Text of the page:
Let them speak / Laritza Bacallao
Fresco is still the most recent album by Laritza Bacallao, an artist who resumes music production after a seven-year absence. After an extensive season of national and foreign tours (United States, Mexico, Europe, Bahamas, among others) the popular singer is back on her island, eager for her homeland and song. His fans have received the return protected by the pleasant memory of the initiatory You only live once (Planet Records, 2014). And it is precisely let them talk (Puntilla Music, 2021) arrives full of expectations that were forged in the creative extension of the singer.
After participating as a child in the phonogram The Aragón Orchestra presents La Princesita del Cha Cha Cha (Comercializadora Artesafono, Venezuela, 1997), Laritza starred —almost two decades later— in a full recording debut, full of radio hits. The topic You only live oncenext to the sparkling Carnavalas well as the summer let the drums sound and the joyous break of you missed the plane, became common in popular humming. Thus, with this sound pedigree of support and guarantee, let them talk wait today for its download on the main music platforms.
The LP brings together 12 pieces where the singer dispenses with guest artists. The greatest novelty with respect to his previous work is, perhaps, his foray into Anglophone interpretations. The classic All By Myself, by Eric Carmen, becomes a melodic outburst under the well-pitched voice of Laritza, accustomed to sustaining verses with a very high tessitura. Likewise, run to you, by Jud Friedman and Allan Rich and performed by Whitney Houston, displays with the Bacallao a tropical rhythmic base, sauced saxophone, which connects with the best of Afro-Cuban jazz, while complementing, with the acoustic, the piano innocence of the original theme.
That man, by the prolific Manuel Alejandro, popularized by Rocío Jurado, completes the triad of “tributes”, sound exhumations that clothe the album with tradition. This ode to spite, a theme appreciated by Latin listeners, ends here with typical salsa choirs, an invitation to gloating in the dance. Returning to that vital celebration that portrays her, Laritza concentrates on it would be perfect all his enthusiasm as a performer. A festive breath runs through the theme, transits its chords, motivating the cadence (the disorder, in my case) of the legs, eager for hustle and bustle.
It's over, it's over, for its part, opens with a guitar solo that makes a flamenco nod to the piece, thus favoring the mixture of genres, a hallmark of this phonogram. Likewise, the song has an “acoustic” version on the album itself, much more sober in the use of instruments and synthesizers. This alternative, despite renewing the theme's musical style, undermines originality, an element that also suffers if we take into account the covers mentioned above. In this aspect, the Bacallao does not pay the price of its absence: after seven years it only offers us eight totally new tracks.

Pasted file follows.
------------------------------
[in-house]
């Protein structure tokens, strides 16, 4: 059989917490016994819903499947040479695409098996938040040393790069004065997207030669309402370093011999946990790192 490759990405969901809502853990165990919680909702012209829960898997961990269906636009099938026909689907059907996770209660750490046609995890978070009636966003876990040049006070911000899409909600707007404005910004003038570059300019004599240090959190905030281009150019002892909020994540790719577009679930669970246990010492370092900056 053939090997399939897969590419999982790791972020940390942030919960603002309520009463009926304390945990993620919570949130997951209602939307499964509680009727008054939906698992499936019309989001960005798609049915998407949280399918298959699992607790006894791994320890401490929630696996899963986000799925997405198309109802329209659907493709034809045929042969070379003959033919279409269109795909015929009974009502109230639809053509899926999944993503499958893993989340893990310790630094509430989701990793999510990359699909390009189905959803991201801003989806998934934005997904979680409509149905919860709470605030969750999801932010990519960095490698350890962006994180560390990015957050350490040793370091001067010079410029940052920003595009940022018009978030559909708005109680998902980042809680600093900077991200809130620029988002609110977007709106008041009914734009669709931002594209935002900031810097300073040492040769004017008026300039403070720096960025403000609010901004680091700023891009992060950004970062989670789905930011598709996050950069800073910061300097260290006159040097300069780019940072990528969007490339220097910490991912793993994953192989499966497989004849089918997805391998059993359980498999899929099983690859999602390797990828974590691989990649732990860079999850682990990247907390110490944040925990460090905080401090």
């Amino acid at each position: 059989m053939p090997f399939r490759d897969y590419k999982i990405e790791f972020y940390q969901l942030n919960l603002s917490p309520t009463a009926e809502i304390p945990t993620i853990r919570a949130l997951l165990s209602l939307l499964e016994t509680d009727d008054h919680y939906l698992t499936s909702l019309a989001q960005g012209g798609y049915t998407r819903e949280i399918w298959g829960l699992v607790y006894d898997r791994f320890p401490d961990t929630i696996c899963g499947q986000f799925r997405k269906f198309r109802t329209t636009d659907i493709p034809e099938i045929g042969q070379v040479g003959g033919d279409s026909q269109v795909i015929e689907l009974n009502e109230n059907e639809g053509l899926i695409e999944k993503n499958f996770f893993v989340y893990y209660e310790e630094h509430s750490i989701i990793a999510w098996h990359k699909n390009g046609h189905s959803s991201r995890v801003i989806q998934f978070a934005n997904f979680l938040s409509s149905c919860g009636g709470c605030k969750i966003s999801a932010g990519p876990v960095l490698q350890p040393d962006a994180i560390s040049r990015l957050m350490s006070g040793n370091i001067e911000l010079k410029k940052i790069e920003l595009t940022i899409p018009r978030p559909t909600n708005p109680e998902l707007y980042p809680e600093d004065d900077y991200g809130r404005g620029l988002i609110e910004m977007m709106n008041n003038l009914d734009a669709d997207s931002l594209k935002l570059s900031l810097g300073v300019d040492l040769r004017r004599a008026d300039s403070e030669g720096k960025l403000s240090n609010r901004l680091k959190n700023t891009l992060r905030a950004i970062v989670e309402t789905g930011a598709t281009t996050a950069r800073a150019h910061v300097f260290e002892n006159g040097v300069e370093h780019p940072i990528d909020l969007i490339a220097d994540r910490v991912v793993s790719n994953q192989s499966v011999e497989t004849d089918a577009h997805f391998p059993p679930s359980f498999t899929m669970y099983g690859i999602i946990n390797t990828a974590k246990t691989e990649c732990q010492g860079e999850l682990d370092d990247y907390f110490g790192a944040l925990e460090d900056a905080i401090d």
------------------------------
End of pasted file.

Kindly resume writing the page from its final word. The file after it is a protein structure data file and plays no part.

Inside the plate, popular dance music converges with urban sound, giving rise to a stylistic symbiosis that many have agreed to call “timbatón”. The generic coalition, an alliance between timba, pop and salsa, with preeminence for reggaeton, takes place in Speaking clear, where the accelerated electronic rhythm prevails. The lyrics suggest an adulterous encounter, the consummation of infidelity, a very frequent theme in urban music, in the sound of the street.
Laritza Bacallao is a daring, audacious artist, she seems to carry audacity as her motto. We know that popular dance music —beyond fusions, mixtures and ramifications— is established as a relatively adverse context for women, dominated almost entirely by men. In a medium with these distinctions, the singer has been able to decipher the key to popular idolatry, achieving the acclaim of purists and liberals, confused in elucidating the "scientific" limits of salsa. This, precisely, will be the genre defended in the homonymous theme of the album.
let them talk starts camouflaged in a background of reggaeton condition, repetitive in its rhythmic key, to later surprise with the incursion of trumpets and percussion. Favored by the stridency of her voice, the singer censures the hypocrites and mocks the envious, constantly gossiping about the good of others. Having clarified his position, he is accompanied by a choir that duplicates his verses, freeing himself from the latent tie under rumor and doubt.
Laritza Bacallao has her audience, she has made her own audience. This work may not reach the popularity of You only live once (comparisons seem inevitable when you've only produced a couple of albums), as the 2014 album seems to surpass this one, especially in variety and originality. To the general approval, she has declared on her social networks the preparation of a new material, news that predicts an upcoming return, much less delayed than the first. While this is happening, we will be aware of the phonogram and its reception, waiting for a suitable context for dancing and partying, attributes that are always present when it comes to Laritza.